During our fast paced, three day extreme eating trip through Costa Brava, much of the days and nights were in a blur. This was not only because we were fed amazing meals each day, often with lunch lasting three or more hours, but because we had so much crammed into such a short amount of time. That meant that the three hotels we stayed at, during three consecutive nights, were also a bit of a blur. Lovely rooms and views we were able to experience briefly before breakfast and departure in the morning. The hospitality of Hotel Aigua Blava, outside of Begur, though, stood out among the rest. It’s one of the best beach hotels in the Costa Brava.
Perhaps this was because we were treated to a multi-course gastronomic feast prepared by Chef Lluis, a renowned chef in Costa Brava. Perhaps it was because we were greeted at dusk with a tray of bubbly cava as we toured some of the property. Perhaps it was because we actually arrived before dark, and less tired than when we arrived at the other two properties.
Regardless of the reason, the marketing manager, Esther, clearly wanted to show us the best of the property. And, to share the best of Hotel Aigua Blava with our readers of course.
Check out more tips in our Ultimate Spain Food Guide – How To Travel in Spain
Hotel Aigua Blava – Costa Brava Hospitality
And, in the brief 14 hours we stayed at Hotel Aigua Blava, we were impressed. Every member of our group had an amazing view over the cliffs of Begur. We were thoroughly impressed with the buffet breakfast spread, which included cava, for breakfast! Maybe it was that we were tired and a little less than enthusiastic about our long third day of touring Costa Brava, but we all wanted to stay. Perhaps a little too much.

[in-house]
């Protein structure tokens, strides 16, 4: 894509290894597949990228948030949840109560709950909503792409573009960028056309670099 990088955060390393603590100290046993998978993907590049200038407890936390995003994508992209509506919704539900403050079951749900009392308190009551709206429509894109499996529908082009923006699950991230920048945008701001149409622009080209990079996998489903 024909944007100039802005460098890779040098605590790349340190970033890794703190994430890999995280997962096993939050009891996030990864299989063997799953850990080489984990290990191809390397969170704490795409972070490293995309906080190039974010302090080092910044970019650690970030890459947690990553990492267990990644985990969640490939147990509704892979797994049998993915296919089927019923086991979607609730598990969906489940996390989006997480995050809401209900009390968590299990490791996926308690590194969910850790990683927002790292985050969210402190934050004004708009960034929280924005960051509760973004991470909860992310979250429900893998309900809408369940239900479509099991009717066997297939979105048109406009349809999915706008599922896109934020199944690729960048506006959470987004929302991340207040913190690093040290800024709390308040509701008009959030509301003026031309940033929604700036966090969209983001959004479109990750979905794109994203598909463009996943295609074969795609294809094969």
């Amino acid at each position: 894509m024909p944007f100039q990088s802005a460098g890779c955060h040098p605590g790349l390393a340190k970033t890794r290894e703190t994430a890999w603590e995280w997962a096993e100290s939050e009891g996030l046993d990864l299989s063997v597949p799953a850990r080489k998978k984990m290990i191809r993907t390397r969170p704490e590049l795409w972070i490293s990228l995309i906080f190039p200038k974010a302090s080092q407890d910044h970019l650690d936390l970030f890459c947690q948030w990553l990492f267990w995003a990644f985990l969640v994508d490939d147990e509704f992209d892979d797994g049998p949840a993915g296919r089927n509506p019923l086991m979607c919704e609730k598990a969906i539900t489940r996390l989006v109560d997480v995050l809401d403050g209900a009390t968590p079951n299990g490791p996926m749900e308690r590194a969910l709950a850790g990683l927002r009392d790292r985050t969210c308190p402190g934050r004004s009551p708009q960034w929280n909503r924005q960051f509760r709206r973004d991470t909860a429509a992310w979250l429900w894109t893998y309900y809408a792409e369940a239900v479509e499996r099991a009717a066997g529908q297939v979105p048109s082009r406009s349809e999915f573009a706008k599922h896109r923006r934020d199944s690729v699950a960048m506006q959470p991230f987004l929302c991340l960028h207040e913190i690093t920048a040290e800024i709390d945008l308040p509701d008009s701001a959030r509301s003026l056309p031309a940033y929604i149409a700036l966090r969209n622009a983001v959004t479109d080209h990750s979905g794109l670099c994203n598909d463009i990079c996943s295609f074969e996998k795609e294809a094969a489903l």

We joked with Esther about wanting to poke a hole in the bus tire so that we could spend the morning under the sun, pool side. One member of our blogger group suggested that if he got lost on the property, don’t worry about him, let the bus leave without him. Regardless of the enjoyable day we ultimately had continuing our tour of the region, none of us wanted to leave Hotel Aigua Blava. We told Esther this was the case. So, she invited us to return.
Less than a week later.
Returning to Hotel Aigua Blava
This time, rather than perched upstairs with a view over the water, we were beach front. Literally.Hotel Aigua Blava is the combination of two historical hotel properties. The first was an older hostal, which sat just on the tiny cove, in the shadows of a large, private house. The private house belonged to some wealthy family from Barcelona. Ultimately, the nephew of the wealthy family fell in love with the daughter of the family who owned the hostal, and the rest, as they say, is history. The combined Hotel Aigua Blava is currently operated by the fourth and fifth generation hotelliers.
During our second stay, we were in a more traditional room, within the old, historic Spanish hostal, and we were, indeed, beach front. A small patio led to a cement path, sand, water, and the cove. Because it was still low, or at least shoulder season, the property remained a little quiet. I felt almost like we had the place to ourselves. That we were living in an old fishermen’s village, with row boats and dinghies lining the beach. I felt like I had stepped back in time.
Dining at Hotel Aigua Blava
As much as Hotel Aigua Blava is steeped in history and tradition, the kitchen is anything but traditional. In addition to our multi-course gastronomic feast during our extreme eating blogger trip, we also experienced the hotel restaurant’s modern cuisine in a more unique way.